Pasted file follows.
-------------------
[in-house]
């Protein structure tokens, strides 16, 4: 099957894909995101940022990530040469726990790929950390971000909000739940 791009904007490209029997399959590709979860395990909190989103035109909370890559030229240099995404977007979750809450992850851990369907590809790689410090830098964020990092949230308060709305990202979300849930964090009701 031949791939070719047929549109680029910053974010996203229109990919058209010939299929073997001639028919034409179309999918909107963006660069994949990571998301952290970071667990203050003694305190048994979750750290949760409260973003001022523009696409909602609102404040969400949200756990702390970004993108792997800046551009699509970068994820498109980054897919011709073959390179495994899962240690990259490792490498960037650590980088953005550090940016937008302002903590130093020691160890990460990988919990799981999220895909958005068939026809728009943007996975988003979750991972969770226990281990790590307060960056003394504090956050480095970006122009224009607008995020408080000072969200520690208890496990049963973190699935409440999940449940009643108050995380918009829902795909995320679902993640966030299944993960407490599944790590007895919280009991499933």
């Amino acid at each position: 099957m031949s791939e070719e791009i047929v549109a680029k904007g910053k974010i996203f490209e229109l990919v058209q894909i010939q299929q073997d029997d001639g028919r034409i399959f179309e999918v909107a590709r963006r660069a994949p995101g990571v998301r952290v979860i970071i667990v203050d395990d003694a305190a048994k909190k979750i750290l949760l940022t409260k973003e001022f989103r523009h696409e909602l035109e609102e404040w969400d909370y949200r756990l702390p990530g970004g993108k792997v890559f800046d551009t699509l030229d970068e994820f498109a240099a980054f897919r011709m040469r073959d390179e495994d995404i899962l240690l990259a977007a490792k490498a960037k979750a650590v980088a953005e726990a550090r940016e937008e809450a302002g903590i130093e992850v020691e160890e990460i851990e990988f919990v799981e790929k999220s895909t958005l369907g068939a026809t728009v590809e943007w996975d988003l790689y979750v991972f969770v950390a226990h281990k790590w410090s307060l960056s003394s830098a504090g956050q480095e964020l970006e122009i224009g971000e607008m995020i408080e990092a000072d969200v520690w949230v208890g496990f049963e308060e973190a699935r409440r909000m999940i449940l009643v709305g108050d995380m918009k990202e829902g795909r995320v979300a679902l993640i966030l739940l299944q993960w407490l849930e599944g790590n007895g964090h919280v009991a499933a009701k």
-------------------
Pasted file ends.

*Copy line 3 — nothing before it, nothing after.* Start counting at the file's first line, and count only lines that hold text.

């Amino acid at each position: 099957m031949s791939e070719e791009i047929v549109a680029k904007g910053k974010i996203f490209e229109l990919v058209q894909i010939q299929q073997d029997d001639g028919r034409i399959f179309e999918v909107a590709r963006r660069a994949p995101g990571v998301r952290v979860i970071i667990v203050d395990d003694a305190a048994k909190k979750i750290l949760l940022t409260k973003e001022f989103r523009h696409e909602l035109e609102e404040w969400d909370y949200r756990l702390p990530g970004g993108k792997v890559f800046d551009t699509l030229d970068e994820f498109a240099a980054f897919r011709m040469r073959d390179e495994d995404i899962l240690l990259a977007a490792k490498a960037k979750a650590v980088a953005e726990a550090r940016e937008e809450a302002g903590i130093e992850v020691e160890e990460i851990e990988f919990v799981e790929k999220s895909t958005l369907g068939a026809t728009v590809e943007w996975d988003l790689y979750v991972f969770v950390a226990h281990k790590w410090s307060l960056s003394s830098a504090g956050q480095e964020l970006e122009i224009g971000e607008m995020i408080e990092a000072d969200v520690w949230v208890g496990f049963e308060e973190a699935r409440r909000m999940i449940l009643v709305g108050d995380m918009k990202e829902g795909r995320v979300a679902l993640i966030l739940l299944q993960w407490l849930e599944g790590n007895g964090h919280v009991a499933a009701k």